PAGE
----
For those who haven't yet upgraded to Apple's iOS 6, or who can't upgrade because they're using an older device, there's an air of uncertainty about just how long they'll get to be able to use one of its most useful features.
That feature is maps, something that used to be powered by Google in iOS versions 1 to 5, but which now uses data from Apple in iOS 6.
Love it or hate it, Apple Maps are here to stay. But can you say the same about the old version?
Neither company is willing to say. An Apple spokesperson declined to comment on the terms or expiration of the deal between it and Google. Google did not respond to a request for comment.
Still, there's reason for users to believe that Google will continue serving the iOS 5 version of maps for the foreseeable future.
"I would be surprised if they have the contractual right to stop," said Scott Rafer, CEO of mapping company Lumatic.
Lumatic is the maker of City Maps, a provider of free transit directions inside the new Apple Maps app. It licenses data from Nokia and OpenStreetMap.
"Normally the ways those contracts are written are, hey, this covers support of new versions of the software through X date," Rafer said, adding that he had not seen the Apple-Google contract.
Assuming that's the case here, iOS 5 users should be able to rest easy about the mapping functionality on their older devices.
Perhaps backing that up is the fact that Google says it will keep supporting the old version of YouTube, another piece of Google software removed in iOS 6. The company confirmed to CNET that it would. Meanwhile, it has built its own , which is available on the App Store.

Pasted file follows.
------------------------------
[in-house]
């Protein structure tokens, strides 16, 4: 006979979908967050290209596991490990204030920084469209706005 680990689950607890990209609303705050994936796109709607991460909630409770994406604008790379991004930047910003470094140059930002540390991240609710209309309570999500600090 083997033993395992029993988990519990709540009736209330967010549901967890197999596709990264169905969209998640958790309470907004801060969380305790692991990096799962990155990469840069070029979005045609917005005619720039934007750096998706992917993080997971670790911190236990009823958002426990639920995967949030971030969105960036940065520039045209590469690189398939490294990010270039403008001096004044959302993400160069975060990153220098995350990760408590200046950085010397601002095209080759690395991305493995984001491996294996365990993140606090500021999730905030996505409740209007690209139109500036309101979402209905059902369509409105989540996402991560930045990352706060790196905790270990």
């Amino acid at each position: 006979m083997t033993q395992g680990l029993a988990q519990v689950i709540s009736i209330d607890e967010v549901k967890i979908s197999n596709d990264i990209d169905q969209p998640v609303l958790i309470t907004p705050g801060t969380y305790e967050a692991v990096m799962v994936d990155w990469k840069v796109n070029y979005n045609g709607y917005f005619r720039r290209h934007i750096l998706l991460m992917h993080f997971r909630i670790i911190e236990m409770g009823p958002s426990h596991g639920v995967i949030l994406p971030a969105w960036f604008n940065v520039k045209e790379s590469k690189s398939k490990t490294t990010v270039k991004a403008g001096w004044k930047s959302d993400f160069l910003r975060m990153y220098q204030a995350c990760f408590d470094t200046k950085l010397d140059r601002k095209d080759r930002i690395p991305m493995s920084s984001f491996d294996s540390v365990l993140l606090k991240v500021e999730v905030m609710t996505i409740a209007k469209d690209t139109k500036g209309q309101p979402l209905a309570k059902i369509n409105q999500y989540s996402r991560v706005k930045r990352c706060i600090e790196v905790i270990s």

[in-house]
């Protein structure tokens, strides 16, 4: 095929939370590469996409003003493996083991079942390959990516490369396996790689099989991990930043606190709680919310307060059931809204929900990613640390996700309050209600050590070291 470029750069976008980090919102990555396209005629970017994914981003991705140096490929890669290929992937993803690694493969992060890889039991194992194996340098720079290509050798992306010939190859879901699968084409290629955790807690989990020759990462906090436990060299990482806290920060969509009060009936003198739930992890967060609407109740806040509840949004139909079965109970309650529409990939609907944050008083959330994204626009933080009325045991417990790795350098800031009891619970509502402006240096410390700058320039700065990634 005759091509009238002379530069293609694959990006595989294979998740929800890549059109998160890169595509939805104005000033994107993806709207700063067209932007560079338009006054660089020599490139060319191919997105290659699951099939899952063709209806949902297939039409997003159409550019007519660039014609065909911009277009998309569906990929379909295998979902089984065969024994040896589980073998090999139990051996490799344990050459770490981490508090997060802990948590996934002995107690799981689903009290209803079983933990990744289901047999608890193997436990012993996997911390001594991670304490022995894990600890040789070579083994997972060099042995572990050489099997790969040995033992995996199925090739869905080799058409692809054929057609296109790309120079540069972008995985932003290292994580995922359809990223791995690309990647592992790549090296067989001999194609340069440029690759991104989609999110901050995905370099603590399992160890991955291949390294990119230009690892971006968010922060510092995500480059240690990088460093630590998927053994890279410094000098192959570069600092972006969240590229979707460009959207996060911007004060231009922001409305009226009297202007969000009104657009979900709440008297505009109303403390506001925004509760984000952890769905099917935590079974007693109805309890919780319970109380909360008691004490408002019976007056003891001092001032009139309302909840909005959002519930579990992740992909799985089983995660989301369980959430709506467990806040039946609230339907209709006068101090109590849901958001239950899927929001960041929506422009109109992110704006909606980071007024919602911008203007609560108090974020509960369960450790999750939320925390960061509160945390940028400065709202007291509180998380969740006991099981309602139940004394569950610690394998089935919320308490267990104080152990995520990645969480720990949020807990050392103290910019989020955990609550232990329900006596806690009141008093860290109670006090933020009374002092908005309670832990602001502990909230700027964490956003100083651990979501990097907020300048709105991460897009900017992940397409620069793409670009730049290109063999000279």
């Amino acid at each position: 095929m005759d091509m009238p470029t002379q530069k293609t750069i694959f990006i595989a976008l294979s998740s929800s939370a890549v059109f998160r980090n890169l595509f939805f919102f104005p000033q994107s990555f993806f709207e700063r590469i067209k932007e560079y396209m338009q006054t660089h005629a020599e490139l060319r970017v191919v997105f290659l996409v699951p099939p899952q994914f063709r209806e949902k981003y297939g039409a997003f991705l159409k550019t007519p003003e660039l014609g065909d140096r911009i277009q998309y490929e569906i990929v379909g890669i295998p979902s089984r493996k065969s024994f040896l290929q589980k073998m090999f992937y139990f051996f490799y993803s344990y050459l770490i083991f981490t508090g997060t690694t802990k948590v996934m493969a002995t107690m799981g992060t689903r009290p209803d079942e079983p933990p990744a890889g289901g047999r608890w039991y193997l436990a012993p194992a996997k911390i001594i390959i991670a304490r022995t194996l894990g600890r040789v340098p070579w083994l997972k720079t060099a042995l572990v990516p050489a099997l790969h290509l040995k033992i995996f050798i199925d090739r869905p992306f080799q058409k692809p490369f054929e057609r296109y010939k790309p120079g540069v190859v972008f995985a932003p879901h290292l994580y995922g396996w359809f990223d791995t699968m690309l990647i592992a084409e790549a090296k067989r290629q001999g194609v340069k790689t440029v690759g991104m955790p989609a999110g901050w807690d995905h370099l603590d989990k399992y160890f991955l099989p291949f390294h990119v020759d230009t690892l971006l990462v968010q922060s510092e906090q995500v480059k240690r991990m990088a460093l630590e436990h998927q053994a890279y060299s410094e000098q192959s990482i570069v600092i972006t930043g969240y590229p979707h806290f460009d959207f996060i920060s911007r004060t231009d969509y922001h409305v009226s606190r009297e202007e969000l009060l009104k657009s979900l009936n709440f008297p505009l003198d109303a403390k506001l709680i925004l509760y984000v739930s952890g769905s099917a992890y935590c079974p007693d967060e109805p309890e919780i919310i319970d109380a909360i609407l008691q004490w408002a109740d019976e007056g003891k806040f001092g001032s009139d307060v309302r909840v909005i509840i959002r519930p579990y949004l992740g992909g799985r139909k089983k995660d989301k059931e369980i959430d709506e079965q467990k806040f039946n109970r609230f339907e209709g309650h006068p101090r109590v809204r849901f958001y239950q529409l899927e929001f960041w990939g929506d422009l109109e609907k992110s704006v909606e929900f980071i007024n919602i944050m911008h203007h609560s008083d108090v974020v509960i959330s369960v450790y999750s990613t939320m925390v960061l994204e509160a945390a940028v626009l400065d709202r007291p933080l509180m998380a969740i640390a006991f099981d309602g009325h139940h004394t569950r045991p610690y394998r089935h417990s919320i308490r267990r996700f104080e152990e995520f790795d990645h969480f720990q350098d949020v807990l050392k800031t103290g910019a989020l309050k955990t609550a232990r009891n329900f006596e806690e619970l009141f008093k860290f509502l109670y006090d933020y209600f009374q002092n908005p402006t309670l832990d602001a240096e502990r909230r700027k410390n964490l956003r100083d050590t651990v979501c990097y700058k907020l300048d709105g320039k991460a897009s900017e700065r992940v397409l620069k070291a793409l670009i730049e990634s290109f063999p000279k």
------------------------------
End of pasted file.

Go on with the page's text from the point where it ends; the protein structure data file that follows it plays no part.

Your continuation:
At its annual developers conference in June, Apple touted its new maps app as one of the major features of iOS 6 -- and a big step up from Google's offering. But now that they have it in hand, many consumers beg to differ. While impressive in places,compared with Google's offering.
Still, Apple has published data showing that users are upgrading to its latest software at a very speedy clip. According to metrics, 100 million of Apple's 400 million iOS users . The software, which was , can be installed on the iPhone 3GS, 4 and 4S, along with the second- and third-generation iPads, and fourth-generation iPod Touch. That keeps those with older devices -- a number Apple does not share -- on older versions of the software.
One prospect that remains for those who have upgraded is Google delivering its own Maps app. So far the company has kept an almost Apple-like veil of secrecy around the project, saying only that its objective was to make the software "available to everyone who wants to use it, regardless of device, browser, or operating system."
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